• Journal Article

Effect of environmental enrichment on escalation of cocaine self-administration in rats

Citation

Gipson, C. D., Beckmann, J. S., El-Maraghi, S., Marusich, J., & Bardo, M. T. (2011). Effect of environmental enrichment on escalation of cocaine self-administration in rats. Psychopharmacology, 214(2), 557-566. DOI: 10.1007/s00213-010-2060-z

Abstract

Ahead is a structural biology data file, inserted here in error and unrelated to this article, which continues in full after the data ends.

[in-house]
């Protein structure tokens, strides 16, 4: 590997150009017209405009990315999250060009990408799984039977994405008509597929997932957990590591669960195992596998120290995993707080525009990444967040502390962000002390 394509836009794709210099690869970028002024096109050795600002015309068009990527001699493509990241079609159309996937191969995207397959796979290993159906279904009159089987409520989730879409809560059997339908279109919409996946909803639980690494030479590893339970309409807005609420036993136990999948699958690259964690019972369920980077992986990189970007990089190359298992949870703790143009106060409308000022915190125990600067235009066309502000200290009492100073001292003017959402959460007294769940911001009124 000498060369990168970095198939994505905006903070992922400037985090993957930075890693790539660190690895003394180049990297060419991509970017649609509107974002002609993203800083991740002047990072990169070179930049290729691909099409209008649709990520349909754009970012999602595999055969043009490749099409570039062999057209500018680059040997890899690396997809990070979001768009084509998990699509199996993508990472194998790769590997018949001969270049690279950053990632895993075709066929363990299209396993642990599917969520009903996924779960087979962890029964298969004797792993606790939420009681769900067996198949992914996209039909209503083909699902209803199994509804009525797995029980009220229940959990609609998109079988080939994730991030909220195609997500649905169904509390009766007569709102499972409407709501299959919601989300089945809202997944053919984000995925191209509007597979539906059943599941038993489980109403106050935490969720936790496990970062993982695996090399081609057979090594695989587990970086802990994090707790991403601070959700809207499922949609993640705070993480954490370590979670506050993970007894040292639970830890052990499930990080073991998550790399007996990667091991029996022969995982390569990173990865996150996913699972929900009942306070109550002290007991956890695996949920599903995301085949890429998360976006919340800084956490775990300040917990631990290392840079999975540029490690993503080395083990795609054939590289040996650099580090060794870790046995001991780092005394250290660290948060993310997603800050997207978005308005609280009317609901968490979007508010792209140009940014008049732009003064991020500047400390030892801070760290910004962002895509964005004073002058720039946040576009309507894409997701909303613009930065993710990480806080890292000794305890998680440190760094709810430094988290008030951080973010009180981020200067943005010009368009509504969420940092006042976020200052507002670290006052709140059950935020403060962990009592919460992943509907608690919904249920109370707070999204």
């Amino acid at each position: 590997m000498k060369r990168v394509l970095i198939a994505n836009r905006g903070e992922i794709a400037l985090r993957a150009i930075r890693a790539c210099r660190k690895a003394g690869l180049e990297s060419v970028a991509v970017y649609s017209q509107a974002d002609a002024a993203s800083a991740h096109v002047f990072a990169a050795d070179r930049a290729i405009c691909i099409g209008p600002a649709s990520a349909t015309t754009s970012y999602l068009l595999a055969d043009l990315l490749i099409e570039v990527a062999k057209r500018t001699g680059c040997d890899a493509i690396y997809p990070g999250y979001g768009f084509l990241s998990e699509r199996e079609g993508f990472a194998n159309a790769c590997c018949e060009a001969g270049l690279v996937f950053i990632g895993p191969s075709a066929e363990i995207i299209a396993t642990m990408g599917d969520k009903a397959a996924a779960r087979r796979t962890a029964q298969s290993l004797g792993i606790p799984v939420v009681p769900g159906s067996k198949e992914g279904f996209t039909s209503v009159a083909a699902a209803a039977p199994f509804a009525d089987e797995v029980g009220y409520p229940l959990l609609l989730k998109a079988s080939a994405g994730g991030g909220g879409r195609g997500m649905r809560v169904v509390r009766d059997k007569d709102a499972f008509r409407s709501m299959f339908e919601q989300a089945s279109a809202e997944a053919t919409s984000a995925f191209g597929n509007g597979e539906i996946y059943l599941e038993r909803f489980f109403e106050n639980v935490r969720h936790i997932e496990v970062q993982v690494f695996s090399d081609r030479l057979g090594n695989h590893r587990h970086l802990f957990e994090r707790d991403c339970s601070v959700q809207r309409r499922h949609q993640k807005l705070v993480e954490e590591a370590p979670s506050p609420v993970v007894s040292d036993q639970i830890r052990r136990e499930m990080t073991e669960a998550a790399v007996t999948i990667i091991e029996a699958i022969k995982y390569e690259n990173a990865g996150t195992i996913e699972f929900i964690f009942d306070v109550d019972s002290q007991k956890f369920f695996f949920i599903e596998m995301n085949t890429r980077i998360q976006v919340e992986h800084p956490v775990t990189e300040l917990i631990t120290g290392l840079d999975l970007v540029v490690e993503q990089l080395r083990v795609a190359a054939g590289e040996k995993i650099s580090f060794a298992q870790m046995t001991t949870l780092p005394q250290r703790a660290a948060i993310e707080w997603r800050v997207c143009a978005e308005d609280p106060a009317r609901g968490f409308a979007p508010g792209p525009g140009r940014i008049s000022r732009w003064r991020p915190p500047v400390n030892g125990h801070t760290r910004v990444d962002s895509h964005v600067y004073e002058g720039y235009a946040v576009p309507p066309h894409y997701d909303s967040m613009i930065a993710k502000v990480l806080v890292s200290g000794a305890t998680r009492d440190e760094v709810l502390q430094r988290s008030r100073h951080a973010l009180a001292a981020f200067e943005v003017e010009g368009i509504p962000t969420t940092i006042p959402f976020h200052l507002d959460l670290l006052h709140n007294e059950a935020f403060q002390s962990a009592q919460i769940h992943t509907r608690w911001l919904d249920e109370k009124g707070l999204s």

Previous studies found that environmental enrichment protects against the initiation of stimulant self-administration in rats, but it is unclear if enrichment also protects against the escalation of stimulant use with long-term exposure. The current study examined the effects of environmental enrichment on escalation of cocaine self-administration using an extended access procedure. Rats were raised from 21 days in an enriched condition (EC) with social cohorts and novel objects, a social condition with only social cohorts (SC), a novelty condition (NC) with novel objects in isolated cages, or an isolated condition (IC) without social cohorts or novel objects. In young adulthood, EC, SC, NC, and IC rats were separated into short access (ShA) or long access (LgA) groups that received either 1 or 6 h, respectively, of daily cocaine self-administration (0.1 mg/kg/infusion) for 14 days. In a second experiment, EC and IC rats were used to assess differences in acquisition and escalation of cocaine self-administration at a 0.5 mg/kg/infusion unit dose. With ShA sessions, EC rats acquired cocaine self-administration at a slower rate than IC rats at both unit doses; however, with extended training, both groups eventually reached similar rates. At the 0.1 mg/kg/infusion dose, only NC and IC rats escalated in amount of intake when switched to the LgA sessions. At the 0.5 mg/kg/infusion dose, rates of cocaine self-administration escalated in LgA groups over 14 days regardless of EC or IC rearing condition; however, EC rats escalated at a faster rate, eventually reaching the same level of intake observed in IC rats. Although environmental enrichment protects against escalation of a low unit dose of cocaine, it may not protect against escalation with a higher unit dose. In addition, at a lower unit dose, this protective mechanism appears to be due to the presence of social cohorts rather than novel objects